Are you still backing up Novell NetWare hosts? If you are, I hope you’re actively considering what you’re going to do in relation to NetWare recoveries in March 2010, when NetWare support ceases from both Novell and EMC.
I still have a lot of customers backing up NetWare hosts, and I’m sure my customer set isn’t unique. While Novell still tries to convince customers to switch from traditional NetWare services to NetWare on OES/SLES, a lot of companies are continuing to use NetWare until “the last minute”.
The “last minute” is of course, March 2010, when standard support for NetWare finishes.
Originally, NetWare support in NetWorker was scheduled to finish in March 2009, but partners and customers managed to convince EMC to extend the support to March 2010, to match Symantec and co-terminate with Novell’s end of standard support for NetWare as well.
Now it’s time we start considering what happens when that support finishes. Namely:
- How will you recover long term NetWare backups?
- How will you still run NetWare systems?
- How will you manage NetWorker upgrades?
These are all fairly important questions. While we’re hopeful we might get some options for recovering NetWare backups on OES systems (i.e., pseudo cross-platform recoveries), there’s obviously no guarantees of that as yet.
So the question is – if you’re still using NetWare, how do you go about guaranteeing you can recover NetWare backups once NetWare has been phased out of existence?
The initial recommendation from Novell on this topic is: keep a NetWare box around.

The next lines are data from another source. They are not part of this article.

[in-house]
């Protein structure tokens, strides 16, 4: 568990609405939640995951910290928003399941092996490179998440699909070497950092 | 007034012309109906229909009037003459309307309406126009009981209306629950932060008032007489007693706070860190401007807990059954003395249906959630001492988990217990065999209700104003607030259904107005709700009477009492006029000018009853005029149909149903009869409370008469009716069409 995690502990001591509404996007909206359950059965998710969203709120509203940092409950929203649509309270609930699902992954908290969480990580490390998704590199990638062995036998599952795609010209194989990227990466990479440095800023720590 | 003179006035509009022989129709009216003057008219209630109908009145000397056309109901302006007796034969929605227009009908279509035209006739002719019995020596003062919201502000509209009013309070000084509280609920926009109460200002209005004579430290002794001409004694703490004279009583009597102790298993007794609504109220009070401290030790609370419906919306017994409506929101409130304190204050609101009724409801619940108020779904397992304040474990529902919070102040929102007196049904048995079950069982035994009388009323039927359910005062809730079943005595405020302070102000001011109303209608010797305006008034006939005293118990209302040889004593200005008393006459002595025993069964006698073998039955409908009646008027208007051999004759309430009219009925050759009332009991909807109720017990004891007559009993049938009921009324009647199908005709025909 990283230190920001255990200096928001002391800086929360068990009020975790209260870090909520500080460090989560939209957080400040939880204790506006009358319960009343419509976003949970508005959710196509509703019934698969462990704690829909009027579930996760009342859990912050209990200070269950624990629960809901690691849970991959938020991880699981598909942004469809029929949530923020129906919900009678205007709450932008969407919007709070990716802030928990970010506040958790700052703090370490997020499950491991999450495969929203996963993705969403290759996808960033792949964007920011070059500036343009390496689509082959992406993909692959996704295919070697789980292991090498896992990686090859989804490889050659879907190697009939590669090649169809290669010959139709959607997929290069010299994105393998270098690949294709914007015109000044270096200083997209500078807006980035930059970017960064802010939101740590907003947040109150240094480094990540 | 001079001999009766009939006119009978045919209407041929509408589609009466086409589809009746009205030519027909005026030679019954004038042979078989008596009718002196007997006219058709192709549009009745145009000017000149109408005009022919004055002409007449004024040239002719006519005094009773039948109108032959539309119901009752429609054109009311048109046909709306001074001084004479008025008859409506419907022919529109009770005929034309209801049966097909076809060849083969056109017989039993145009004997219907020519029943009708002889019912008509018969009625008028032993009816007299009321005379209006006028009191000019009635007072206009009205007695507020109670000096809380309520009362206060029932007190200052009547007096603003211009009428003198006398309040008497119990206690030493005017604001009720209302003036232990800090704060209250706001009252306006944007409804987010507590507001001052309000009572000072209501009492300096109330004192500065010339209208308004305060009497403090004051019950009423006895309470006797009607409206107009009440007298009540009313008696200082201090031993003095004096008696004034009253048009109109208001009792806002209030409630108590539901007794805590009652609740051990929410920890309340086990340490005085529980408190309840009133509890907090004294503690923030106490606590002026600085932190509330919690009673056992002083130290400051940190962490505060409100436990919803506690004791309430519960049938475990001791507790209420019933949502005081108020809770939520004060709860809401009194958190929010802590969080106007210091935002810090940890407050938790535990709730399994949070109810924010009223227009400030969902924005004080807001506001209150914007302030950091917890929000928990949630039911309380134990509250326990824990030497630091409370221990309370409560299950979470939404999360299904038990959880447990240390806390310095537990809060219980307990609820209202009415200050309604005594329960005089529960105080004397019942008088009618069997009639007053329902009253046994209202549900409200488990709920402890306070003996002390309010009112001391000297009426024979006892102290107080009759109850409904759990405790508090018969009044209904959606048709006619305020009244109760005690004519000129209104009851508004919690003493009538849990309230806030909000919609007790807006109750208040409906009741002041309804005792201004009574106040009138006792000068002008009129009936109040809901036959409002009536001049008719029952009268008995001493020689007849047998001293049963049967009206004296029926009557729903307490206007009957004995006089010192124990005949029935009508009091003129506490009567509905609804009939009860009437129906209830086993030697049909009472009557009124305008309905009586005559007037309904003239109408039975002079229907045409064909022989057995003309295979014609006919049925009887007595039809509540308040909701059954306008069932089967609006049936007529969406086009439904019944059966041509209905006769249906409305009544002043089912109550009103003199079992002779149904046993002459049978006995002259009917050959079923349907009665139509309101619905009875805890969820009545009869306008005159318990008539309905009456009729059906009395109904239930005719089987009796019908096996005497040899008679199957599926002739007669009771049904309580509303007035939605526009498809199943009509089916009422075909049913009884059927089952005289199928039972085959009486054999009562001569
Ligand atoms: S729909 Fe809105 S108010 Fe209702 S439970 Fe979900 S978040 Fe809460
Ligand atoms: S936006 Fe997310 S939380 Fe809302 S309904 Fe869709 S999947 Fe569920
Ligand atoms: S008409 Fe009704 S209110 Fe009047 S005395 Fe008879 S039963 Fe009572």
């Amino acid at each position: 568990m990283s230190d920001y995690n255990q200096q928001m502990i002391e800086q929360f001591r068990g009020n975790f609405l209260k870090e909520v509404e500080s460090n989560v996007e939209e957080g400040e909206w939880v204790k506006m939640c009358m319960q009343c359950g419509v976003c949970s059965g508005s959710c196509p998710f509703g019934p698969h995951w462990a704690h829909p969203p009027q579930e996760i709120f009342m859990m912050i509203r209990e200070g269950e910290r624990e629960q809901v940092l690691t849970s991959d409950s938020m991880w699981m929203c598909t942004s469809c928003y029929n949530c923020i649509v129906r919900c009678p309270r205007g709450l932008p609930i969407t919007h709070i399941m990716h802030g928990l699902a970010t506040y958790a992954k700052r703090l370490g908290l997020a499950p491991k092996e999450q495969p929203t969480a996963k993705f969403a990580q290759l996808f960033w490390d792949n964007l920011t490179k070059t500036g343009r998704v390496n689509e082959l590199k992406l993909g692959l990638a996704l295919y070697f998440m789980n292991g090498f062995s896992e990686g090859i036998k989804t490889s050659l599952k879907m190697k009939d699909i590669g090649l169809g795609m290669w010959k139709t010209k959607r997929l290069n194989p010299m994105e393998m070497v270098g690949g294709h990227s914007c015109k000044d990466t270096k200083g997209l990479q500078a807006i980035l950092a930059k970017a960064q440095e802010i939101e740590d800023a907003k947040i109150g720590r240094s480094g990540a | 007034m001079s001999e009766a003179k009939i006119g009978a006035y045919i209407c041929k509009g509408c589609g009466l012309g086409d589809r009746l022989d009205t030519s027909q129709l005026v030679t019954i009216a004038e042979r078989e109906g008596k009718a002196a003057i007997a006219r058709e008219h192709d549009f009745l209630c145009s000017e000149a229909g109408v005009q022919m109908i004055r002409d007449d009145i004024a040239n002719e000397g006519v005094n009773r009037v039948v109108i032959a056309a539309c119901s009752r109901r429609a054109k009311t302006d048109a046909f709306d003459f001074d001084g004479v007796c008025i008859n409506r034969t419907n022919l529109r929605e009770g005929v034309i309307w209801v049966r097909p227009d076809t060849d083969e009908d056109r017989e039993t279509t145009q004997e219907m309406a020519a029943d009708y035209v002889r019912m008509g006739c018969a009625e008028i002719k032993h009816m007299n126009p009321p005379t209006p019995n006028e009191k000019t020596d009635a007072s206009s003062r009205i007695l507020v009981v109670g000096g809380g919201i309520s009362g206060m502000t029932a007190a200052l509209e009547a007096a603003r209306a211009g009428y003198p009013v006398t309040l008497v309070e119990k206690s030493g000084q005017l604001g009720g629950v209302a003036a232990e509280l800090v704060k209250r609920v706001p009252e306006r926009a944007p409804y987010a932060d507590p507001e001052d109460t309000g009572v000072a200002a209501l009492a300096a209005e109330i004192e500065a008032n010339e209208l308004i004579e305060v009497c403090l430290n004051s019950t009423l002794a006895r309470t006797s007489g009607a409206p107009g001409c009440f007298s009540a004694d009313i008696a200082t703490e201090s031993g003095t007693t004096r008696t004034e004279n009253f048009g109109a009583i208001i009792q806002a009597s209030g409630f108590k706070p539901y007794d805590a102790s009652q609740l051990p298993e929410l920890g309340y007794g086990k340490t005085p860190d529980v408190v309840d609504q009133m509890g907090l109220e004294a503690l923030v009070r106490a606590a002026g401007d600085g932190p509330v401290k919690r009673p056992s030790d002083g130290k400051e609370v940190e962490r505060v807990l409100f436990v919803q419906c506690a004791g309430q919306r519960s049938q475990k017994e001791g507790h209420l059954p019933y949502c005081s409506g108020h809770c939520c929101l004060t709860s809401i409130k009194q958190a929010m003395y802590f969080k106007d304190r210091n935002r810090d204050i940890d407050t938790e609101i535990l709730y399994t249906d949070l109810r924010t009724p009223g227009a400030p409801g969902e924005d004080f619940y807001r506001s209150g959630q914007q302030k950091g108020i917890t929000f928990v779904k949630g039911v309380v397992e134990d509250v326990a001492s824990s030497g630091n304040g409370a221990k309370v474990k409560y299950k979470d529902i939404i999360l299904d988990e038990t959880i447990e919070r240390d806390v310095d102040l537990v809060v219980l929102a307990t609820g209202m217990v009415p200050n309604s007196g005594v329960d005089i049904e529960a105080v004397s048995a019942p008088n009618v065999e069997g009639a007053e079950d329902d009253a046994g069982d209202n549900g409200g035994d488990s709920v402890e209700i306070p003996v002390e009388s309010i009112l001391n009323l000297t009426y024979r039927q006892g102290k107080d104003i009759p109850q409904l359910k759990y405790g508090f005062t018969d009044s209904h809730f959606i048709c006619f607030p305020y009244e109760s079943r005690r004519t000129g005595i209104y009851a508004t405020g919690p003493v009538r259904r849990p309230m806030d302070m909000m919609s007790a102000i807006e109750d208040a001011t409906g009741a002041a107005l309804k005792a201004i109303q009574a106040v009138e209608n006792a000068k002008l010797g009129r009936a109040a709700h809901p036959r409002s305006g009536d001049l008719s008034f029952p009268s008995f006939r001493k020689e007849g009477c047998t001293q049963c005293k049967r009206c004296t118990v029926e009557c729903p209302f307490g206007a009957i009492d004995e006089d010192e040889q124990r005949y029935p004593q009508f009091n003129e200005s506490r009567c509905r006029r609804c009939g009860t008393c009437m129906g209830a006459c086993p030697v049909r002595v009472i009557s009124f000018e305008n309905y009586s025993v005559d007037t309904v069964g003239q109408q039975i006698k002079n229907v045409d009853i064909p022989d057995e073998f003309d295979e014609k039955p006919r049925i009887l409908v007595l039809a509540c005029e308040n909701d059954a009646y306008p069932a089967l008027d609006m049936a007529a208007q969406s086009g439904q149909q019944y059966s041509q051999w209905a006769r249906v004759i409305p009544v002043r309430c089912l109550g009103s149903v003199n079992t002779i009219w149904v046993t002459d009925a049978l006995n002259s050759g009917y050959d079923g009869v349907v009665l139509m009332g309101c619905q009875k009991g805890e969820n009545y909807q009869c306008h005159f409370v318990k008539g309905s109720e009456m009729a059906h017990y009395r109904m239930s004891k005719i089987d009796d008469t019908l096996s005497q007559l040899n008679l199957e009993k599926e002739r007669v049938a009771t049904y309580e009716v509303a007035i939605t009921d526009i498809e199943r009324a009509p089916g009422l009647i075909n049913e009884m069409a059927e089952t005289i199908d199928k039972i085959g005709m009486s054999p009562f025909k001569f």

I think this is a short-sighted recommendation on their part, and shows that they haven’t properly managed (internally) the transition from traditional NetWare to NetWare on OES/SLES. This is perhaps why there isn’t a 100% transition from one NetWare platform to the other. Being faced with unpalatable transition options, some Novell customers are instead considering alternate transitionary options.
Unfortunately, in the short term, I don’t see there being many options. I’m therefore inclined to recommend that:
- Companies backing up traditional NetWare who only need to continue to recover a very small number of backups consider performing an old-school migration – recover the data to a host, and backup on an operating system that will continue to enjoy OS vendor and EMC support moving forward.
- Companies backing up larger amounts of traditional NetWare should consider virtualising at least one, preferably a few more NetWare systems before end of support, and keeping good archival VM backups (to avoid having to do a reinstall), using those systems as recovery points for older NetWare data.
The longer-term concern is that the NetWare client in NetWorker has always been … interesting. Once NetWare support vanishes, the primary consideration for newer versions of NetWorker will be whether those newer versions actually support the old 7.2 NetWare client for recovery purposes.
With this in mind, it will become even more important to carefully review release notes and conduct test upgrades when new releases of NetWorker come out to confirm whether newer versions of the server software actually support communicating with the increasingly older NetWare client until such time as recovery from those NetWare backups is no longer required.
You may think this is a bit extreme, but bear in mind we don’t often see entire operating systems get phased out of existence, so it’s not a common problem. To be sure, individual iterations or releases may drop out of support (e.g., Solaris 6), but the entire operating system platform (e.g., Solaris, or even more generally, Unix) tends to stay in some level of support. In fact, the last time I think I recall an entire OS platform slipping out of NetWorker support was Banyan Vines, and the last client version released for that was 3 point something. (Data General Unix (DGUX) may have ceased being supported more recently, but overall the Unix platform has remained in support.)
If you’re still backing up NetWare servers and you’re not yet considering how you’re going to recover NetWare backups post March 2010, it’s time to give serious consideration to it.